Tuesday, July 14, 2009

On Using Food and Treats...

(Firstly... I'm pleased to announce I have launched my dog training services in Toronto under the banner of When Hounds Fly! - www.whenhoundsfly.com - Many of my posts will also appear over there in the Articles section.)

I use food and treats liberally when training dogs. 95% of dogs out there are food motivated. When I meet owners who say their dog isn't that into their food, it's normally because their kibble is, well, bland and tasteless. Put some cheese or diced sandwich meat in front of them and their food motivation surfaces.

If you talk to someone who says that using food in training is a bad idea, run, don't walk, away.

These people might also tell you that its bribery, and that dogs don't teach pups how to behave with food, and that using food can make a dog food aggressive - ask them where the science behind those statements are. They don't have an ounce of academia to back them up. Brad Pattison of "The End of My Leash" fame on Slice is the worst offender (and although I love the cute dogs on the show - he's the least qualified and worst dog trainer I can imagine - his self-taught techniques embody NONE of the benefits of positive reinforcement training and FEW of the benefits of traditional punishment training).

I'm often asked by new clients, especially ones that have been brainwashed by shows like The End of My Leash or people that have never worked with a knowledgeable positive reinforcement trainer the following questions:

"If I use food, doesn't that mean I'll have to use and have food all the time, or else Spot won't behave?"

"Will he respect me if I'm just a pez dispenser?"

"Won't he get fat?"

Here's a few points that explain how food SHOULD be used for training.

There are at least three functions of food. Firstly, it can be used as a LURE. An example of this is if you are trying to teach your dog to climb a ramp, keeping a piece of cheese in between your index finger and thumb, and guiding the dog's nose up the ramp can get him there. Secondly, it is used as a REWARD. Once the dog has reached the top of the ramp, he's accomplished the desired behavior. You can give him the cheese. Thirdly, it can be used as a bribe in the case of an emergency. A classic example I've seen at the dog park is when a dog who hasn't learned a recall is collected. The owner reaches into a pocket and pulls out a treat and calls their dogs' name fifty times and waves the juicy treat in the air, hoping and praying that their dog will come back.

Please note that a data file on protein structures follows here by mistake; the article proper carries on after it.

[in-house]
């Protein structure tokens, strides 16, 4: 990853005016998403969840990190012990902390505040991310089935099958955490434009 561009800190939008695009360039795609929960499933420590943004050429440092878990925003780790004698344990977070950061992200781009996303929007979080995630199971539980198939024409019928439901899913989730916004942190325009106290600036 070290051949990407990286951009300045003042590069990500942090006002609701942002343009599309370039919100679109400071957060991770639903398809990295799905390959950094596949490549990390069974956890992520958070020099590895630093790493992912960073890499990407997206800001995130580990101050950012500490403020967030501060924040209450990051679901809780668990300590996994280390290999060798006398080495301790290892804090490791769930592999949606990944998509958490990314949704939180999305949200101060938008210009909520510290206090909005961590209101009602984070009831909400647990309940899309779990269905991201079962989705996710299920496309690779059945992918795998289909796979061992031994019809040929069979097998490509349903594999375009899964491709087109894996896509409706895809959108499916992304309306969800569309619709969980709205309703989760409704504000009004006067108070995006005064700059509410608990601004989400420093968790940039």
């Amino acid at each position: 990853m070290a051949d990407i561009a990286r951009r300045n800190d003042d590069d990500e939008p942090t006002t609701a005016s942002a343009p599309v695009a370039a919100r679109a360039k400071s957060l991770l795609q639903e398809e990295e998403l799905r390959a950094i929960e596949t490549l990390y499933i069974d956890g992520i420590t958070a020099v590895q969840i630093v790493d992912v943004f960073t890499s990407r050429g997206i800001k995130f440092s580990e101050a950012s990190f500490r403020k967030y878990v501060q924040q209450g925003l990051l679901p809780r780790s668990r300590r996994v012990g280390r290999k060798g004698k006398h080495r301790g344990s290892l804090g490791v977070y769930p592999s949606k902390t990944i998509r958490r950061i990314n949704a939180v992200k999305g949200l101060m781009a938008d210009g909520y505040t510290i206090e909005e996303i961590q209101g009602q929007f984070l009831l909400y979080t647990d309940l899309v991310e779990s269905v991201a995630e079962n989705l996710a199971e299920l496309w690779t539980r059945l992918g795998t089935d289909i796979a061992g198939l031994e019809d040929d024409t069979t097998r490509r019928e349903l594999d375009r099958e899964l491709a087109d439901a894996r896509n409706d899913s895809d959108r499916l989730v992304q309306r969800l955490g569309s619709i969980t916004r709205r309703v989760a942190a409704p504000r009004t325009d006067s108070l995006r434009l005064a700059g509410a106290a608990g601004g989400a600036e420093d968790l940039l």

Lures are used early on in teaching a new behavior, but only initially. This is when the dog really doesn't know the behavior and its not natural. Rewards are used liberally at first, but over time, phased out, and eventually eliminated. For example, you might give a 5 year old a reward for spelling their name right or answering 2+2, but that behavior is expected once they're 7. Lastly, a bribe as I've described is probably the biggest reason why food training has a bad rep. This is simply a case of a useful tool being totally misused by an unqualified handler - like a tennis racket being used to pound nails.

Regarding respect - a dog ultimately respects the person or thing that has control of the resources. Resources in a dog's world include food, water, shelter, access to play, access to rest, toys, and affection (and probably more). Using food in the ways I've described is a respect-neutral behavior. Conversely, using punishment (hitting your dog, yelling at your dog, choking your dog) is a respect-neutral behavior too. However, how do you think your dog's confidence and your dog's bond with you is affected?

Lastly, you're in control of your dog's caloric intake. Every calorie of food should be worked for - a bowl full of food given for nothing is a waste of a training opportunity. If you are hell bent on building a relationship based on respect, then demanding a behavior for every morsel of food is something you should build into every day. For example, when working on the behavior of not rushing the door when the doorbell rings, why not use meal time as an opportunity to practice running into the crate when the doorbell rings? A bowl full of food can be used both as a lure (after you or someone else ring the doorbell, you take the bowl of food and throw it into the crate) and a reward (after going in the crate, your dog is rewarded by a satisfying meal). It won't take long for your dog to learn that the doorbell means its time to go into the crate. You've made your dog work for it, helped shape a desirable behavior, and stimulated your dog both mentally and physically.

No comments: